Does anyone use or like curved monitors?

I’m eyeing replacing my aging monitor and there are several nice “curved” models out there at very reasonable costs. I’ve never even sat in front of a curved monitor though and I’m worried that it’s more for gaming or movie watching than reading a lot of code which is what I do all day.

Do any of you use a curved monitor? Do you like it or is this a really bad idea?

I’ve got a 34" dell. It is slightly curved. It is really nice when viewing tables or spreadsheets as you can see lots of columns. It is also nice for coding since you have tons of real estate to move things around. In my experience, the productivity gain from a monitor like this is similar to going from a single monitor to dual monitors. But if you already have dual monitors, and they are pretty large (like 24" or so), then going to a 34" single monitor is just “different” not necessarily “better”.

If you purchase a really wide monitor then the curve is nice as it lets you see the far edges better than a flat screen. It is not necessary to be curved on something like a 24". There is software that allows you to simulate multiple monitors within the single monitor. This allows you to maximize a window and it does not take up the whole screen. I did not end up using it and I just manually size windows according to my needs at the time.

Ironically, I still find myself wanting a second monitor as I got really spoiled over the years by having a monitor dedicated to Microsoft Outlook.

I had a 27" curved monitor (1080p) at work for a while. At first it was interesting to have the curved view, but eventually I stopped noticing it (maybe the width wasn’t wide enough to get the full benefit?). The part that bothered me most was that it just wasn’t bright enough in a well-lit room, so things seemed faded.

I don’t know if it’s a gaming thing, that these curved monitors are deliberately less bright (for dark rooms) or it was just that particular brand (MSI), which I had never used before.

I eventually gave up the monitor and just use the laptop screen. When I’m at home I absolutely love my 27" 4K monitor (Dell), which works very well with my MBP and Windows machines.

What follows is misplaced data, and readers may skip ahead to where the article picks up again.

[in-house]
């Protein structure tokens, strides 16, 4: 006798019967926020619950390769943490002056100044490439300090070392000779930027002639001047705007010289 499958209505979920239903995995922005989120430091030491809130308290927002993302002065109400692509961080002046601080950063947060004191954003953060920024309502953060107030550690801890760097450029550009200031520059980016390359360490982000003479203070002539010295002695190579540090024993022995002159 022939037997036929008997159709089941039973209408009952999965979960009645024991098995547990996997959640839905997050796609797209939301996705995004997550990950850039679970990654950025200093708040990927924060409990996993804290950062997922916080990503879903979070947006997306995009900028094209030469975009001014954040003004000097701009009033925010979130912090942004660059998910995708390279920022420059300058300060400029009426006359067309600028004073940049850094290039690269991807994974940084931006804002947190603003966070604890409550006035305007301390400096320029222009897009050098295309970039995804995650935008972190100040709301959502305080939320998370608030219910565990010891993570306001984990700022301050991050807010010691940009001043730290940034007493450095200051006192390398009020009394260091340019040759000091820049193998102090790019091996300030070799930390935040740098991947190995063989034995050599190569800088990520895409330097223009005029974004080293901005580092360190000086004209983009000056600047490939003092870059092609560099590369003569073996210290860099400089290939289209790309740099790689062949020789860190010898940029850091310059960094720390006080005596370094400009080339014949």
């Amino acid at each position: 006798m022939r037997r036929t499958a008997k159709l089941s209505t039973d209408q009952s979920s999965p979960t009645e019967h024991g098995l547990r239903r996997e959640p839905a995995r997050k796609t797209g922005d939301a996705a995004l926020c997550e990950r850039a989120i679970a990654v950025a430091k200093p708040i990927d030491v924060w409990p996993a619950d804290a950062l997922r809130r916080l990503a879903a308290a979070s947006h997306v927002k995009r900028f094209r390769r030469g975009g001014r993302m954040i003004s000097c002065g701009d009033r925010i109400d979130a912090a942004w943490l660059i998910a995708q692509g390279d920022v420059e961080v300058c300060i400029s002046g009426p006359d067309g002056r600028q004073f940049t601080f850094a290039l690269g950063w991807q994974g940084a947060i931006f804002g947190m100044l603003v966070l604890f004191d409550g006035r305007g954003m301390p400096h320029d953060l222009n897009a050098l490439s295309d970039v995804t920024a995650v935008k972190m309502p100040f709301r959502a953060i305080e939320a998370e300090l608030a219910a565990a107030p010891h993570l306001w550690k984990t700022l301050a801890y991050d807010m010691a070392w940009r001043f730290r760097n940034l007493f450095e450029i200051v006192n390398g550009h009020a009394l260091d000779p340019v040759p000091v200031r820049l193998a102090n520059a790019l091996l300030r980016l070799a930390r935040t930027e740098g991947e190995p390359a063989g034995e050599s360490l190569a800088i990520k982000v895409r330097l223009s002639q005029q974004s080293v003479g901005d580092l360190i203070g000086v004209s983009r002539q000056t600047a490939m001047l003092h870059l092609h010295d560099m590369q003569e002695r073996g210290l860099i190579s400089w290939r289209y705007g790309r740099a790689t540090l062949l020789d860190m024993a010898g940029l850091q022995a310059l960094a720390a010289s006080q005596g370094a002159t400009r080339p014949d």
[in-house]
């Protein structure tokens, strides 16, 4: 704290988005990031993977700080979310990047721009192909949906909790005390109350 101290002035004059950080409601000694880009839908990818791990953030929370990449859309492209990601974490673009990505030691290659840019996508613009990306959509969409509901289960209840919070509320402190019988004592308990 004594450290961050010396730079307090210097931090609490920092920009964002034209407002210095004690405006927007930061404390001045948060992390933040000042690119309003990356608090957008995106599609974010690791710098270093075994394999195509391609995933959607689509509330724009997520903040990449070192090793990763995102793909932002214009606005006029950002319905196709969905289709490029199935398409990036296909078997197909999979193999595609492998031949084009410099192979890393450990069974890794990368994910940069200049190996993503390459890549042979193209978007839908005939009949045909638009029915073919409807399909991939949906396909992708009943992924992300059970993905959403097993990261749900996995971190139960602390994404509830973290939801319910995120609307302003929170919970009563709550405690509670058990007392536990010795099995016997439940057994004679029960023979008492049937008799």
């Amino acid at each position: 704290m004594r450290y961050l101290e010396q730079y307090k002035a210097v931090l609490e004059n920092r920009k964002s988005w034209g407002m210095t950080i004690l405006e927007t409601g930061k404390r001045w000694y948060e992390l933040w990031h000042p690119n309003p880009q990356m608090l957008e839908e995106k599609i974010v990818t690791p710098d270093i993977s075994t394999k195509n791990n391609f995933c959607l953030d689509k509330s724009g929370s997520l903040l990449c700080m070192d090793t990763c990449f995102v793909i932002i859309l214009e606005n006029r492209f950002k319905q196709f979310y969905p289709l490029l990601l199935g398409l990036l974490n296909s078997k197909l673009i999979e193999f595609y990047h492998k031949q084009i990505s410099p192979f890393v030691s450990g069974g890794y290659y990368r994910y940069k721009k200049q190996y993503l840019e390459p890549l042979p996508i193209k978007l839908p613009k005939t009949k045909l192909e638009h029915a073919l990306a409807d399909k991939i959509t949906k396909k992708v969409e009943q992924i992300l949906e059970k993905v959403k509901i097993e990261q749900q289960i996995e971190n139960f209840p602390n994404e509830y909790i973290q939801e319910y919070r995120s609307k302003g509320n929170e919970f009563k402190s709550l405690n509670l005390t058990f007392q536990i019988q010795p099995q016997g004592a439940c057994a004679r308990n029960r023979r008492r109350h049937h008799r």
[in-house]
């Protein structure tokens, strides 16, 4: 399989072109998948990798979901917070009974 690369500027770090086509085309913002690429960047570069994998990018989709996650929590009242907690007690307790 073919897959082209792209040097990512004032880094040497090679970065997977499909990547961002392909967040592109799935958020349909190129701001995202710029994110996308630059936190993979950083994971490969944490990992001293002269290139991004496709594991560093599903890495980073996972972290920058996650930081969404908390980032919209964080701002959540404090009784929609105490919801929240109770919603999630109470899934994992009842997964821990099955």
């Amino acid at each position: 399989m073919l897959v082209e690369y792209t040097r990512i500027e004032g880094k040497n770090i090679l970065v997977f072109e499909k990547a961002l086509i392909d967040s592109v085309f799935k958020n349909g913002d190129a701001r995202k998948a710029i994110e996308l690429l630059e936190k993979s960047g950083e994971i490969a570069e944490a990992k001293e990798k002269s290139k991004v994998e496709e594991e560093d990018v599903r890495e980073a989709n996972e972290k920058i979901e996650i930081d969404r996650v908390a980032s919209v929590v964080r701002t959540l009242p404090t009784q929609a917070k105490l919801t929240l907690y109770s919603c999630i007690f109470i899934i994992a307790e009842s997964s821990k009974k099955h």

Upgrading to 4K was a much more significant change than the curved screen, to me anyway.

So, before purchasing, make sure to do some homework on things like the brightness levels or whether your computer will support 4K (if going in that direction).

I hope that helps.

I have a 24" 1080p curved monitor on my PC. It’s nothing special. The curve makes the monitor take up more space than a flat one, and I don’t notice any effective difference between it and a flat monitor. I got it simply because it was a cost effective 144Hz monitor.

I personally see no value in curved screens.

I’ve used one a 49" wide one

It was convenient to not have to look across 3 monitors
But you still have a ton of screen space to deal with in any event

EDIT : would I go out of my way to buy one for myself ? no
I’d just buy a big flat screen with decent refresh rate and high rez

How do mhz affect the eyes?

differently with LCD / LED monitors than it used to be with crts
with a slow refresh rates you might notice slight artifacts as thing are moved
this mostly affects games with lots of motion going on
and that can be annoying
for writing code I cant think of any monitor now you could buy that would be so slow you’d notice it

Even the difference between 60 and 120 can be hard to notice. Cursor and window movements will feel smoother, but that’s the most noticeable. However if you play a game at 120, record at 60, and play it back… the difference is very noticeable.

But live gameplay… I’d say the difference between 60 and 120 is not as pronounced as the difference between 30 and 60. If you’re not playing games with it, don’t go out of your way for a high framerate monitor.

I have an HP 34" curved monitor that’s 3 or years old. Really like it. I prefer that to having one big monitor over having 2 or 3 smaller ones.